Background textures are an easy way to make colours more interesting. Paravel’s Reagan Ray shows you how to get them on your site using Photoshop, CSS and HTML
Background textures on the web are all the rage, and there are many different ways to create them on a website. From scanning old paper to creating homemade grungemaps, I’ve found that an easy and effective solution is to use Photoshop brushes.
To start, let’s keep in mind what background textures should and shouldn’t do. They’re not meant to be the focal point of a design or dictate the style of a site. I feel that they’re best utilised when they add a subtle bit of individuality to a page and don’t overwhelm the viewer. Be sure to get your colour scheme and layout right before you start worrying about textures.
- Check out the review of Photoshop CS6
In this tutorial, I’ll be mocking up a simple one-page business-card website in Photoshop.
I’ll begin by selecting the base colours and then adding texture to those shades in order to enhance the overall look and feel. You’ll learn how to add textures for both the background and header of a site, and how to make them work well together. Then, to wrap things up, I’ll guide you through exporting your background images and implementing them in CSS.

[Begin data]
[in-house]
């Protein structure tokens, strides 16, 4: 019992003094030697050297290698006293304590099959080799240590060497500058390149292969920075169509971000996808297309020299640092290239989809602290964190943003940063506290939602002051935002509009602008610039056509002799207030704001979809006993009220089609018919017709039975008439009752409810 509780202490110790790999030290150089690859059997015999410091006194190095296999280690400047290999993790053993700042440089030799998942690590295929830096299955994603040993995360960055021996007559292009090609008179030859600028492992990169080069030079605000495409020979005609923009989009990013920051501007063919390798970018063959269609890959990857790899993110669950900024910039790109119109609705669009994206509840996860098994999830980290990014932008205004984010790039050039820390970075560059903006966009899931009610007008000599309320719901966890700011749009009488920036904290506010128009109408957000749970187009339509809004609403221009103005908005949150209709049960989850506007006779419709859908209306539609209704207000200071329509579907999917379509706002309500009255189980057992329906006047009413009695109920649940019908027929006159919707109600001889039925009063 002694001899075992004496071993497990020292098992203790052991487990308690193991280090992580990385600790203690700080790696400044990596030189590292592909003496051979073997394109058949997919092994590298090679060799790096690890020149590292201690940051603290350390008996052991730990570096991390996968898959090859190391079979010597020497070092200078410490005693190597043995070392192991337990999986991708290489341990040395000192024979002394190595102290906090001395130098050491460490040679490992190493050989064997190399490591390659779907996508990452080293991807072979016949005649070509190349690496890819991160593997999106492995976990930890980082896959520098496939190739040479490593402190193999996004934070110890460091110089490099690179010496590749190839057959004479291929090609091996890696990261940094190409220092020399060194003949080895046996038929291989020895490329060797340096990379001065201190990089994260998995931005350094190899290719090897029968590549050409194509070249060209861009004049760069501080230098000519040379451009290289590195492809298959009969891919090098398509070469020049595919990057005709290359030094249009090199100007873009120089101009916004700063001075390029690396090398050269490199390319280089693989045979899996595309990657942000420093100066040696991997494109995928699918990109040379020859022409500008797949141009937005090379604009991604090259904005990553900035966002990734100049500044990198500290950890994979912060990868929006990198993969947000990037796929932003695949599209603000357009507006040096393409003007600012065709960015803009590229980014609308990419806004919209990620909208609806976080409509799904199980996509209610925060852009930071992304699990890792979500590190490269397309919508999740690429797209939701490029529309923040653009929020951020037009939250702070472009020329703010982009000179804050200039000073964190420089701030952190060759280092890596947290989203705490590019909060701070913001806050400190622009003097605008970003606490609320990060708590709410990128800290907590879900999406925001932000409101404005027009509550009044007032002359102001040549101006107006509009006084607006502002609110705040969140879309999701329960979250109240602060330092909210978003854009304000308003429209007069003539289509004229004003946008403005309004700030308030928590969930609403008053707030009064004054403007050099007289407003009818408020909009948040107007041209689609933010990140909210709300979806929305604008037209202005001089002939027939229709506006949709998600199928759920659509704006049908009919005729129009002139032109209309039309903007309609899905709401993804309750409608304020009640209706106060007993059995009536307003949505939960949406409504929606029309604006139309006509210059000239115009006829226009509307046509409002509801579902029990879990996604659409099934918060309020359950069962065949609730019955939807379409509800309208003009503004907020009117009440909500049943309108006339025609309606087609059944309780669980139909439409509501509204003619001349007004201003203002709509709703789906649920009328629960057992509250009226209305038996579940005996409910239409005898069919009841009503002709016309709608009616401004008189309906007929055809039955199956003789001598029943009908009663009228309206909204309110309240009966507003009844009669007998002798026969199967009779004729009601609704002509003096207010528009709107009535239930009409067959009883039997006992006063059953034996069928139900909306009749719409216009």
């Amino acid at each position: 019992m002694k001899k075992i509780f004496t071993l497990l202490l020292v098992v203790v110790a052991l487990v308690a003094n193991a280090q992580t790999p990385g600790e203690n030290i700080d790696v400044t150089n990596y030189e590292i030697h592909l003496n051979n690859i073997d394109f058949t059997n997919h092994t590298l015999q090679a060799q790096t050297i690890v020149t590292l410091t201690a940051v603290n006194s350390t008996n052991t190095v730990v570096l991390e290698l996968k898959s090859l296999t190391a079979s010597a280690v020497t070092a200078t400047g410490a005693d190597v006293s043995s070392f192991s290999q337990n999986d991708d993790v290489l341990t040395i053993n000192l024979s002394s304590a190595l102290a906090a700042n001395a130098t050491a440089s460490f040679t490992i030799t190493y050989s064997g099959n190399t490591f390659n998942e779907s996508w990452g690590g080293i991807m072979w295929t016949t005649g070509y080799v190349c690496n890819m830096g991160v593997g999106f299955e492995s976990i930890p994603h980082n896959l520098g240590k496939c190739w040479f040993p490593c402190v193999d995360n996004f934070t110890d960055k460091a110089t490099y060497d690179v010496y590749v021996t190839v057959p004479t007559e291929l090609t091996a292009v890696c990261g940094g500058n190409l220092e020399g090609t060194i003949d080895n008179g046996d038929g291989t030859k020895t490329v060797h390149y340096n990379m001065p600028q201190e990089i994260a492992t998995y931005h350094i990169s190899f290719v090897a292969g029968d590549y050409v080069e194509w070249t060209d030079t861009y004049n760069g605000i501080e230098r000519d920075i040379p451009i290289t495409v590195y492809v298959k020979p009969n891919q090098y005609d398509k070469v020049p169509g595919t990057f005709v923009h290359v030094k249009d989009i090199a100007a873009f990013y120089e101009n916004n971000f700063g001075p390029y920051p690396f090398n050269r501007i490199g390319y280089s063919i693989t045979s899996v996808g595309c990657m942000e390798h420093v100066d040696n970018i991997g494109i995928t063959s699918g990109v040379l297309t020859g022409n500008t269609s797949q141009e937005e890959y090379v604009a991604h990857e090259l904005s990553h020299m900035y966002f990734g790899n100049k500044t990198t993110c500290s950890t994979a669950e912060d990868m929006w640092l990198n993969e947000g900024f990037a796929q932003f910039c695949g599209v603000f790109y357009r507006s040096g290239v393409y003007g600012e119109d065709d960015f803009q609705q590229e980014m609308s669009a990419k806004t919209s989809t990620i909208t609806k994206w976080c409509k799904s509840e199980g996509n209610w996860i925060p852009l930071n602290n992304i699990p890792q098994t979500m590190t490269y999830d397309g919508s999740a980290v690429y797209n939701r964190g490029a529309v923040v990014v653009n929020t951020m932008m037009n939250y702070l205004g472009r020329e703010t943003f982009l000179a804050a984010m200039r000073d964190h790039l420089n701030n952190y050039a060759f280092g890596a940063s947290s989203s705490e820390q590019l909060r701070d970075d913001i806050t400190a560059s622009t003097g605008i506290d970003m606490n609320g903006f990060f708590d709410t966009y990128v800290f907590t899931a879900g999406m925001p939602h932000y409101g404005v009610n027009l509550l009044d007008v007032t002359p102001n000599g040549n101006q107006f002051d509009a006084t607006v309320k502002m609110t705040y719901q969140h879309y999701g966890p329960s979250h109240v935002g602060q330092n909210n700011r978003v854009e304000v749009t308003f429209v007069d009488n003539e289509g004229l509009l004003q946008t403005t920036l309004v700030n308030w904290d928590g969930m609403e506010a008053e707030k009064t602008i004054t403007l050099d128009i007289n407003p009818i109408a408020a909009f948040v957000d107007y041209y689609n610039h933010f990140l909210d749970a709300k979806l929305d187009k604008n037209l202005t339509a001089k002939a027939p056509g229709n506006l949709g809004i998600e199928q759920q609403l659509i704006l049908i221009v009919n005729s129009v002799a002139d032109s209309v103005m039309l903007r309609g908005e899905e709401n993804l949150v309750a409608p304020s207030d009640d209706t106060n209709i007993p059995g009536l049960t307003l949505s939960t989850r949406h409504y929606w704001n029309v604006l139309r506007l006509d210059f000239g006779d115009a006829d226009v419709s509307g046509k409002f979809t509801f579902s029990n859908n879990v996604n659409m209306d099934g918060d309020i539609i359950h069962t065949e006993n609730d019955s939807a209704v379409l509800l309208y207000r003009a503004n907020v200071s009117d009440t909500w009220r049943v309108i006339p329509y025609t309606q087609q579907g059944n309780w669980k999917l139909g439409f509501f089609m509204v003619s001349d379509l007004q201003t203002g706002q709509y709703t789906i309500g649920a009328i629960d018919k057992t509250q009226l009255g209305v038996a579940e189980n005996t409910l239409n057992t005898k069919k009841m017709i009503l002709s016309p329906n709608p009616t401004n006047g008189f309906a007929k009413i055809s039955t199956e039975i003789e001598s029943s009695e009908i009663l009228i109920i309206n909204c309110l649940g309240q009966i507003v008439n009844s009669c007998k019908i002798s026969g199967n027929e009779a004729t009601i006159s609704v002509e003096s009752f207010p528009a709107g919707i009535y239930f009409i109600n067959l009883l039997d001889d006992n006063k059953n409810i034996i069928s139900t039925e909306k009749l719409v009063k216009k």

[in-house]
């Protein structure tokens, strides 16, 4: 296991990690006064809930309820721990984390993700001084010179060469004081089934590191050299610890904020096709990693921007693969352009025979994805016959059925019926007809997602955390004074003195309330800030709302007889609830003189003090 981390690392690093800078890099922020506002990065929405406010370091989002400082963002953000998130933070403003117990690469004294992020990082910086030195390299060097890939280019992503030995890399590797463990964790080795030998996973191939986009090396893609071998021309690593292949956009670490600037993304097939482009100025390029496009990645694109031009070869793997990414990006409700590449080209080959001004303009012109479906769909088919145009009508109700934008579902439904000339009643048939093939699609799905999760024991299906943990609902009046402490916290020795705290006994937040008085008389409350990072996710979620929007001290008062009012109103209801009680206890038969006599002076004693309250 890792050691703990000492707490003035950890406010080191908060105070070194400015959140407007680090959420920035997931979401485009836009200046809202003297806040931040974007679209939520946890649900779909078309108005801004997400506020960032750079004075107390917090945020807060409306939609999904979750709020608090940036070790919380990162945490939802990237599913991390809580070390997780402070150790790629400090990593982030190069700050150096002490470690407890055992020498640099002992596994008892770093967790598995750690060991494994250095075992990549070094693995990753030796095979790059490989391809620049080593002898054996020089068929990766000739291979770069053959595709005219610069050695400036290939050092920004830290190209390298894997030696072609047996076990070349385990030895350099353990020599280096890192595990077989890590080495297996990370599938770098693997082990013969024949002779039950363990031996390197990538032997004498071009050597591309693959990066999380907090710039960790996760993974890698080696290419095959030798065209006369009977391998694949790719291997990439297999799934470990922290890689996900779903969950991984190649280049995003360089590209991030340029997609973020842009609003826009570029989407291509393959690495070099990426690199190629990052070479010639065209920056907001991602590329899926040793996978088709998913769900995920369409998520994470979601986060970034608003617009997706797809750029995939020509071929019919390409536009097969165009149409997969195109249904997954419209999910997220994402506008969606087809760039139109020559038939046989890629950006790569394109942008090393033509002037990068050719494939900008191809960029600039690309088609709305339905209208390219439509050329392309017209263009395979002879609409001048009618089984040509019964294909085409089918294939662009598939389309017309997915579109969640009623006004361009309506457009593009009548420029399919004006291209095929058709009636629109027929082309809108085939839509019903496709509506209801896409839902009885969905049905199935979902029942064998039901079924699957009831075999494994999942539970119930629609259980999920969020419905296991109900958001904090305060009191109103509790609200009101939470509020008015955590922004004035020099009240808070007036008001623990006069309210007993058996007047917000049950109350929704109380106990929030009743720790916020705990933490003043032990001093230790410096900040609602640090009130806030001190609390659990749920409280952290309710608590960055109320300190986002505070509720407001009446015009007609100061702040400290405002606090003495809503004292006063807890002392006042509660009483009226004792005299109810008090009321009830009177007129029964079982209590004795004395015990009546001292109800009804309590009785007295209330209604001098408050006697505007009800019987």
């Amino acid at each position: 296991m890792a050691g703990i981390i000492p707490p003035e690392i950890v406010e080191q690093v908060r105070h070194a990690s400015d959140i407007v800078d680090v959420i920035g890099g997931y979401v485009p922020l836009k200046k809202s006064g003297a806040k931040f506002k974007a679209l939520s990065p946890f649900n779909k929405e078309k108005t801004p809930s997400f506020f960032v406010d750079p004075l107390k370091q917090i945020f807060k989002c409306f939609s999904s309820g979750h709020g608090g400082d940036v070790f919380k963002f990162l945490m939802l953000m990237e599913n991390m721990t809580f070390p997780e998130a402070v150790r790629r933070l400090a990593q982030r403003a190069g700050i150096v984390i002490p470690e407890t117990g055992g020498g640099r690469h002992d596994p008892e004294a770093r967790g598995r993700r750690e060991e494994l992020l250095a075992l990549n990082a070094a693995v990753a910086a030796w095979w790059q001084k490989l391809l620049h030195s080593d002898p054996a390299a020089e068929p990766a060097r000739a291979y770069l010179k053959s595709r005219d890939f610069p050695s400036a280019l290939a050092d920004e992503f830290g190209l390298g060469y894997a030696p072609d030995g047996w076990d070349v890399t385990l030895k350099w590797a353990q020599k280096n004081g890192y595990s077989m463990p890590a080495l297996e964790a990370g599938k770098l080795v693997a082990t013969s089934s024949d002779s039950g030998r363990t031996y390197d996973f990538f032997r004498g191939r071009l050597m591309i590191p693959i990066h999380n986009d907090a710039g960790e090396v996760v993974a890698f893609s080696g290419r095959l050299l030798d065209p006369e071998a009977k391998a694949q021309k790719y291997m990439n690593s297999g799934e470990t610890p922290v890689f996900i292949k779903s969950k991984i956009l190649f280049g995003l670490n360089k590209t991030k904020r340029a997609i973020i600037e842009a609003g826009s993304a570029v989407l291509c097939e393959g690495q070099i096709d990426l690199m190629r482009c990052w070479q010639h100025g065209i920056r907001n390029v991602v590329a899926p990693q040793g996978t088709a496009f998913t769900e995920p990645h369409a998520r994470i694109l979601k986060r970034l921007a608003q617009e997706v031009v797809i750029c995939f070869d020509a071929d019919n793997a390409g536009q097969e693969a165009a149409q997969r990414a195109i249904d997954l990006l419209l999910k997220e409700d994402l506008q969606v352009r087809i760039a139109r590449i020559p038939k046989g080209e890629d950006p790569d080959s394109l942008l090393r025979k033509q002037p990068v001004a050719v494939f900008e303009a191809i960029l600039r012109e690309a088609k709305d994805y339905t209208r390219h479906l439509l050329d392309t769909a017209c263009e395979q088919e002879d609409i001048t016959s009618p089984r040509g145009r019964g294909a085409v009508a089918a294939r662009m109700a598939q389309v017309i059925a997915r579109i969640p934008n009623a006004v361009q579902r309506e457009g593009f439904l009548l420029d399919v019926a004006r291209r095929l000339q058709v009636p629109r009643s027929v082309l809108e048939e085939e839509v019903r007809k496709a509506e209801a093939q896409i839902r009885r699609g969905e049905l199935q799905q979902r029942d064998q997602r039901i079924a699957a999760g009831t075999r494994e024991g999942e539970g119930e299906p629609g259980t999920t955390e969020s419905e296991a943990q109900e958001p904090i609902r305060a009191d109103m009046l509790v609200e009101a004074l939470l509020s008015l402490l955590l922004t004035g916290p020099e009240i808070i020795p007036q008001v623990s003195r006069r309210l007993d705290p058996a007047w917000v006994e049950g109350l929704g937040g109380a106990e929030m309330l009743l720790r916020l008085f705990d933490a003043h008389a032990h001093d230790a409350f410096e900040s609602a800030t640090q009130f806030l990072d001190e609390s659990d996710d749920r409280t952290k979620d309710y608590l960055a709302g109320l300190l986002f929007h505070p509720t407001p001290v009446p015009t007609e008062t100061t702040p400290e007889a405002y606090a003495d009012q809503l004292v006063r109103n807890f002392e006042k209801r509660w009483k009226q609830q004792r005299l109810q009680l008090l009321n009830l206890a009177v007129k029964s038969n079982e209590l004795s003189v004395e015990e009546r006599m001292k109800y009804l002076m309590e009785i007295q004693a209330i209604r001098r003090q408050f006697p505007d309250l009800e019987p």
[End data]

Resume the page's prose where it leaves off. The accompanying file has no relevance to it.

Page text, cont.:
1. Start layout
In Photoshop, create a 1020x1020 pixel document with a resolution of 72 pixels per inch and colour mode set to RGB. With the Color Picker, set the foreground colour to a hex value of #B0C6CE. Click on the Paint Bucket tool and fill the background layer.
2. Focus on header
Create a Header layer over the background. With the rectangular Marquee tool, select an area in the top-left corner that’s 1020 pixels wide and 300 pixels tall. Set the foreground colour to hex value #167DA2 and use the Paint Bucket to fill the new area with this hue.
3. Install brushes
For this step, you’ll need a set of grunge-textured brushes. I prefer to use ones from Liam McKay’s Subtle Grunge Photoshop Brush Set 2. It’s a free download and can be found at bit.ly/dn4K4J. Consult Photoshop Help for assistance with installing brushes.
4. Add header texture
Create a new layer above Header and name it Header texture. Select the Brush tool and load the Subtle Grunge Brush Set you just installed. With these loaded, select the Old Paper Small brush and set the master diameter to 850 pixels.
5. Use brush strokes
With the Color Picker, choose a darker shade of the blue from the header – in this case, hex value #002B3A. Working on the Header texture layer, apply two brush strokes on top of the header, one on the left and one on the right.
6. Tweak and trim
Still working on the Header texture layer, go to Image > Apply image and set the Blending mode to Multiply at an opacity of 50%. Using the rectangular Marquee tool, select and cut any excess brush marks that have extended below the header.
7. Start background texture
Create a new layer above the background and name it Background texture. With the Brush tool still selected, open the Brush Preset Picker and select Soft Card Texture from the Subtle Grunge Brush Set. Set the master diameter to 1200 pixels.